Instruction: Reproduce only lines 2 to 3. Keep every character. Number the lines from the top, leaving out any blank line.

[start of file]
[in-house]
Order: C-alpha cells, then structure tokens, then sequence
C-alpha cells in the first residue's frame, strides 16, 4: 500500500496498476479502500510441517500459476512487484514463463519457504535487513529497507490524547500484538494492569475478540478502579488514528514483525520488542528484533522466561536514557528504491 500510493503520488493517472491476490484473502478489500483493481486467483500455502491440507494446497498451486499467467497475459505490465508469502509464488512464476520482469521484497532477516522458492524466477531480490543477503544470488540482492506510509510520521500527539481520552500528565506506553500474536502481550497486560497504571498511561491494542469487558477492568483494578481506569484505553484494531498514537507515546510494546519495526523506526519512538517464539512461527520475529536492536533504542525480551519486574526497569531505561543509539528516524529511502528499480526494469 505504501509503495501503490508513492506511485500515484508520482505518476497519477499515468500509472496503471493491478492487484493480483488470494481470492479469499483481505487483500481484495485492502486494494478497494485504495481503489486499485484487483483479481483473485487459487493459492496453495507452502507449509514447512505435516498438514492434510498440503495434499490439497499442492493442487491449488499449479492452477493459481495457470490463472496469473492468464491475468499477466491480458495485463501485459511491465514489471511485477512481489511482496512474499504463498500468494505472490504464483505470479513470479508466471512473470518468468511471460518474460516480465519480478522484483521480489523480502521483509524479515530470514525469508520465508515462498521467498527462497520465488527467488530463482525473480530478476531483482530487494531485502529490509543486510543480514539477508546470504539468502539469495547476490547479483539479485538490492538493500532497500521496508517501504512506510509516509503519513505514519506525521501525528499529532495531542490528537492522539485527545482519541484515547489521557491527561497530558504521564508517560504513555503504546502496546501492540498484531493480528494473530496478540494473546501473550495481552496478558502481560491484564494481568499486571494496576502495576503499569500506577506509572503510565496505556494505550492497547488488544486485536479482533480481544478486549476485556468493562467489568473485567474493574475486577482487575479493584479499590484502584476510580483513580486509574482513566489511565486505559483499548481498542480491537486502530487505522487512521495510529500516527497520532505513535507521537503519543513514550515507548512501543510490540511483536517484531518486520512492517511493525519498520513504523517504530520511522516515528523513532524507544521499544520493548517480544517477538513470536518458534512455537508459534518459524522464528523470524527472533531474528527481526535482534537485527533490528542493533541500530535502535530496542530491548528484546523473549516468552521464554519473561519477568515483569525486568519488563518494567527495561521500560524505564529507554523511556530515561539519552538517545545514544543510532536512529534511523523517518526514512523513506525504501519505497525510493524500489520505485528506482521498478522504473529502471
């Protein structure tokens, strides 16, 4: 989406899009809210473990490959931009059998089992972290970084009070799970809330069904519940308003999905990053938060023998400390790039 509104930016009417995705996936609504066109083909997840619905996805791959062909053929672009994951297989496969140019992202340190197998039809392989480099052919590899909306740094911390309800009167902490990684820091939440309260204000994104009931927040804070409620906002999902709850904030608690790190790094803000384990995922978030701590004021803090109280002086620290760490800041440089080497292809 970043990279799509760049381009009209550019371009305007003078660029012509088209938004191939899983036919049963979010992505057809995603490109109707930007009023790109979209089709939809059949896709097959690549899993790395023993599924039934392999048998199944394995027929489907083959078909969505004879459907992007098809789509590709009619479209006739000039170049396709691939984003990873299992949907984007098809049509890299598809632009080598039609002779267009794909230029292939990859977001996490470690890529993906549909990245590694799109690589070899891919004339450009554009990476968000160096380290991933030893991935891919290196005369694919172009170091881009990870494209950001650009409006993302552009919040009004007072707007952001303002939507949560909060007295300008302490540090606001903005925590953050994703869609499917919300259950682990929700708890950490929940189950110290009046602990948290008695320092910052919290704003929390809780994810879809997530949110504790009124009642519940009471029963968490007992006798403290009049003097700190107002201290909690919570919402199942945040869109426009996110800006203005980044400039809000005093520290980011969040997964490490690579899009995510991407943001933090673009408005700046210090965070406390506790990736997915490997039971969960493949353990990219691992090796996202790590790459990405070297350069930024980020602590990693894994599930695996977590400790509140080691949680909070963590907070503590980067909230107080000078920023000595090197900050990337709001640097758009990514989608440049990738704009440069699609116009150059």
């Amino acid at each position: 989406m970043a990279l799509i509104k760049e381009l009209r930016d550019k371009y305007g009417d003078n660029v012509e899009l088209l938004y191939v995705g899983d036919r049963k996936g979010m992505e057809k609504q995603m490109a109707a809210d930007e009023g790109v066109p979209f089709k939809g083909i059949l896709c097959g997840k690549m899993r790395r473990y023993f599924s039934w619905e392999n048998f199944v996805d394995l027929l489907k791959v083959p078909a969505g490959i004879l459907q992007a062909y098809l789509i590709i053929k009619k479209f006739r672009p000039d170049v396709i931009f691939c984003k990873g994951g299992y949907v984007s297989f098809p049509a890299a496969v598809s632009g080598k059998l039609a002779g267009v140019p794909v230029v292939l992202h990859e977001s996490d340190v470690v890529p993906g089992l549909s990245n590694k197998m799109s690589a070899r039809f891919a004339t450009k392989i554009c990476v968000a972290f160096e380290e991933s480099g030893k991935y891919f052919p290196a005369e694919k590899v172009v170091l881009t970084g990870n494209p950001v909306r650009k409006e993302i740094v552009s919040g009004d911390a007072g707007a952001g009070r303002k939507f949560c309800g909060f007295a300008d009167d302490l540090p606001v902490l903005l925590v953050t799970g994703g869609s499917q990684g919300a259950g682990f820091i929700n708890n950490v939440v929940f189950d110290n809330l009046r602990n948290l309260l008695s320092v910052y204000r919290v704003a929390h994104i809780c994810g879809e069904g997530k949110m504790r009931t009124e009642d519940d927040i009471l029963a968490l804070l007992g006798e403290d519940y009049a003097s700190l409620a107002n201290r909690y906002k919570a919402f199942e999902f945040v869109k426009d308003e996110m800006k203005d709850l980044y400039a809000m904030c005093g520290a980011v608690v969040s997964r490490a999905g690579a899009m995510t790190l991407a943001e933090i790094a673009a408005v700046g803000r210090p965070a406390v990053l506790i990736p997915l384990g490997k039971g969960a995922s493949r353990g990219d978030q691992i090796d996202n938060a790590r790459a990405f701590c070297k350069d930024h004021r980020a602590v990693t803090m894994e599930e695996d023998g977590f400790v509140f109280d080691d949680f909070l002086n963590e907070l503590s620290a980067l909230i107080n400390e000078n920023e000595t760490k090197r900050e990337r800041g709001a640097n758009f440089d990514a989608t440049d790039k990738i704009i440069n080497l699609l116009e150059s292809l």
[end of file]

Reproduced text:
Order: C-alpha cells, then structure tokens, then sequence
C-alpha cells in the first residue's frame, strides 16, 4: 500500500496498476479502500510441517500459476512487484514463463519457504535487513529497507490524547500484538494492569475478540478502579488514528514483525520488542528484533522466561536514557528504491 500510493503520488493517472491476490484473502478489500483493481486467483500455502491440507494446497498451486499467467497475459505490465508469502509464488512464476520482469521484497532477516522458492524466477531480490543477503544470488540482492506510509510520521500527539481520552500528565506506553500474536502481550497486560497504571498511561491494542469487558477492568483494578481506569484505553484494531498514537507515546510494546519495526523506526519512538517464539512461527520475529536492536533504542525480551519486574526497569531505561543509539528516524529511502528499480526494469 505504501509503495501503490508513492506511485500515484508520482505518476497519477499515468500509472496503471493491478492487484493480483488470494481470492479469499483481505487483500481484495485492502486494494478497494485504495481503489486499485484487483483479481483473485487459487493459492496453495507452502507449509514447512505435516498438514492434510498440503495434499490439497499442492493442487491449488499449479492452477493459481495457470490463472496469473492468464491475468499477466491480458495485463501485459511491465514489471511485477512481489511482496512474499504463498500468494505472490504464483505470479513470479508466471512473470518468468511471460518474460516480465519480478522484483521480489523480502521483509524479515530470514525469508520465508515462498521467498527462497520465488527467488530463482525473480530478476531483482530487494531485502529490509543486510543480514539477508546470504539468502539469495547476490547479483539479485538490492538493500532497500521496508517501504512506510509516509503519513505514519506525521501525528499529532495531542490528537492522539485527545482519541484515547489521557491527561497530558504521564508517560504513555503504546502496546501492540498484531493480528494473530496478540494473546501473550495481552496478558502481560491484564494481568499486571494496576502495576503499569500506577506509572503510565496505556494505550492497547488488544486485536479482533480481544478486549476485556468493562467489568473485567474493574475486577482487575479493584479499590484502584476510580483513580486509574482513566489511565486505559483499548481498542480491537486502530487505522487512521495510529500516527497520532505513535507521537503519543513514550515507548512501543510490540511483536517484531518486520512492517511493525519498520513504523517504530520511522516515528523513532524507544521499544520493548517480544517477538513470536518458534512455537508459534518459524522464528523470524527472533531474528527481526535482534537485527533490528542493533541500530535502535530496542530491548528484546523473549516468552521464554519473561519477568515483569525486568519488563518494567527495561521500560524505564529507554523511556530515561539519552538517545545514544543510532536512529534511523523517518526514512523513506525504501519505497525510493524500489520505485528506482521498478522504473529502471